LOS ANGELES (AP) -- Scientists say human fat may be a potential source of stem cells, a breakthrough that could lead to a cure for numerous illnesses.
Researchers at the University of California at Los Angeles and the University of Pittsburgh used fat collected by liposuction to isolate the stem cells, which they said were then converted into bone, cartilage and muscle depending on the conditions in which they were grown.
Stem cells, which are the building blocks for all human tissue, have the potential to become virtually any type of tissue. They have been harvested previously from bone marrow, brain and fetal tissue.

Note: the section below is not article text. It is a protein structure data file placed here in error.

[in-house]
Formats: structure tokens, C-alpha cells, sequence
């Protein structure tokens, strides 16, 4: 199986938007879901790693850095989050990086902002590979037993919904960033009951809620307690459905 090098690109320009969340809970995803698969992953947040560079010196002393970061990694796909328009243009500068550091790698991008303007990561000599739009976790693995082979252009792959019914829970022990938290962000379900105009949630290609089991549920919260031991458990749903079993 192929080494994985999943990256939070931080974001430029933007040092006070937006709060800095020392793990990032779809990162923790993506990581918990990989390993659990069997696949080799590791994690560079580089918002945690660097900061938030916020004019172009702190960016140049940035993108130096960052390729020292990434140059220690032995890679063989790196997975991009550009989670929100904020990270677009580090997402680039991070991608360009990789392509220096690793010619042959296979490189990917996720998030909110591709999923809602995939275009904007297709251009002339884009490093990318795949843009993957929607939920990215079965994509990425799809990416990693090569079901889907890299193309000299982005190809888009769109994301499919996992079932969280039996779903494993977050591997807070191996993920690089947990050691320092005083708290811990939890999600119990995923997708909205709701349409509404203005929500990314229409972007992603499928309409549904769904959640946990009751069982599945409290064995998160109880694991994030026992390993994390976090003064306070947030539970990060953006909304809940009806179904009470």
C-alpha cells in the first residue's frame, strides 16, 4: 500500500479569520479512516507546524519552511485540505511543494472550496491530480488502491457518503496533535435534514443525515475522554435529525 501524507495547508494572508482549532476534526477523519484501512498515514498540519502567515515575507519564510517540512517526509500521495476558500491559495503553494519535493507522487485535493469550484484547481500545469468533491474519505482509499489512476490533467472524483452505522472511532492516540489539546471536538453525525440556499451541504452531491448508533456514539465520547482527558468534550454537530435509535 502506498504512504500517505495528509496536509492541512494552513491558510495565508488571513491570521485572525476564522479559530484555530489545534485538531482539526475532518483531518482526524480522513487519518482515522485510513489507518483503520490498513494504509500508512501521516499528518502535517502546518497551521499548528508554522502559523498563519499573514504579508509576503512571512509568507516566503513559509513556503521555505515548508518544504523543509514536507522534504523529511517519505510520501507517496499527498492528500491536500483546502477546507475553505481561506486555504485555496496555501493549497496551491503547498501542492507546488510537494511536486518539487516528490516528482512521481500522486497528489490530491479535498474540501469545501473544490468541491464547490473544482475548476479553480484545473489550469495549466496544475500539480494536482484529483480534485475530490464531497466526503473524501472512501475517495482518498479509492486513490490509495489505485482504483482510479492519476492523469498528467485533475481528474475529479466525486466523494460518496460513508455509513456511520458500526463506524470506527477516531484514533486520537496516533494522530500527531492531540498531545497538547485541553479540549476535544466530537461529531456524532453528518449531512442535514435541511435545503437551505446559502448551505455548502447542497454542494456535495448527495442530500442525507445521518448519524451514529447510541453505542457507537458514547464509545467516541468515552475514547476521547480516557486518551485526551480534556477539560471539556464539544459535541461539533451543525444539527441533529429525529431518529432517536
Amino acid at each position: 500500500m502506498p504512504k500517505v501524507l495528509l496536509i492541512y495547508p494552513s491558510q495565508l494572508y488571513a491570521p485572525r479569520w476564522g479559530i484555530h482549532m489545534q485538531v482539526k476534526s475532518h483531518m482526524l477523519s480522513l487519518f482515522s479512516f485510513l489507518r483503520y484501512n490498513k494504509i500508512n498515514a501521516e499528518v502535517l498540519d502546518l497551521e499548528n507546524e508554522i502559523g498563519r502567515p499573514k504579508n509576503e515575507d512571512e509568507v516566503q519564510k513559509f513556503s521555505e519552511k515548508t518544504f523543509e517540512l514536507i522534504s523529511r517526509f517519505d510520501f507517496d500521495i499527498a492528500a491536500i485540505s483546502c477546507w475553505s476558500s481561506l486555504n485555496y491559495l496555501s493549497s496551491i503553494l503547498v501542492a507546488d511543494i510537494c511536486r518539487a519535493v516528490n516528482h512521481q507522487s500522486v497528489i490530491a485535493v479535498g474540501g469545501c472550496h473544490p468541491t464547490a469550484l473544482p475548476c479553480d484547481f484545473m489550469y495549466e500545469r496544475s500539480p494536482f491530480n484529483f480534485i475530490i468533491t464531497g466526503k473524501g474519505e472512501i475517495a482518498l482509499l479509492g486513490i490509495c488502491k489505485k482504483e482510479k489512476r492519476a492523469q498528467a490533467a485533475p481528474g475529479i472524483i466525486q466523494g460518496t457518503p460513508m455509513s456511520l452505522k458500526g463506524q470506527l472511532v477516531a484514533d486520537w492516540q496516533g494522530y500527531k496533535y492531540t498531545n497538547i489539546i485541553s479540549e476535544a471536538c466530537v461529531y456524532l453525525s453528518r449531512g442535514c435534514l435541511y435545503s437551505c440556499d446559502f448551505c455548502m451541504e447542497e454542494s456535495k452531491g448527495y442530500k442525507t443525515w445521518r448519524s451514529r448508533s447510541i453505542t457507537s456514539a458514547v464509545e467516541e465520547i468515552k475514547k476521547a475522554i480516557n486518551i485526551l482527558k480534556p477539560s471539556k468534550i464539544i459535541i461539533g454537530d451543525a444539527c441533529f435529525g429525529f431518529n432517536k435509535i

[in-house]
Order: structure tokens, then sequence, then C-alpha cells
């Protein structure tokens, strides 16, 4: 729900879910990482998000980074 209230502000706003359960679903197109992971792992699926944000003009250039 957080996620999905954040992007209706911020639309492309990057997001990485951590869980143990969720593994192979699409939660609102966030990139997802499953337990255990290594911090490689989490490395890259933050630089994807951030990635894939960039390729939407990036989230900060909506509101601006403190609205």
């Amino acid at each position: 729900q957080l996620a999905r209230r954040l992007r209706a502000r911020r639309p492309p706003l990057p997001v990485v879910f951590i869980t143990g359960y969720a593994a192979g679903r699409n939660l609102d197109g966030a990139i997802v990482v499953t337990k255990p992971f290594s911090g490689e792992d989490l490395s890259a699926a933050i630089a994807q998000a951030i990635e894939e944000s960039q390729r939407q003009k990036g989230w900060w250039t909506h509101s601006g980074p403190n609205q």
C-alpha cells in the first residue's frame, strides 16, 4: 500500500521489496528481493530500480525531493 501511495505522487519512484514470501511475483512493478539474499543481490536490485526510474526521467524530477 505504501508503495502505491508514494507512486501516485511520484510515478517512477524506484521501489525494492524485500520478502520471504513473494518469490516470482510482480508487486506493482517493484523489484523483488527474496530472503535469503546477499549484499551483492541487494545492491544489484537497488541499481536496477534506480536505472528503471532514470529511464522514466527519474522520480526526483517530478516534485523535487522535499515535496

"We don't yet know the limits for stem cells found in fat. So far, we have seen promising results with all of the tissue types we have examined," Dr. Adam J. Katz, a member of the research team from the University of Pittsburgh School of Medicine, said in a statement released Monday.
The study was published in the journal Tissue Engineering.
The finding means a person's own fat could conceivably be used to provide the tissue needed to treat disease or repair injuries.
"We hope one day to be able to remove diseased tissue or organs, harvest stem cells and replace the lost tissues on the same day during the same operation," Dr. Marc Hedrick, the research team's primary investigator at UCLA, said in the statement. "There is potential for regenerating a lot of different tissues, perhaps some day solid organs, glands, nerves or brain tissue."
Stem cell research also holds promise toward finding cures for Alzheimer's disease, diabetes, cancer, Parkinson's disease, heart disease and spinal cord injuries.
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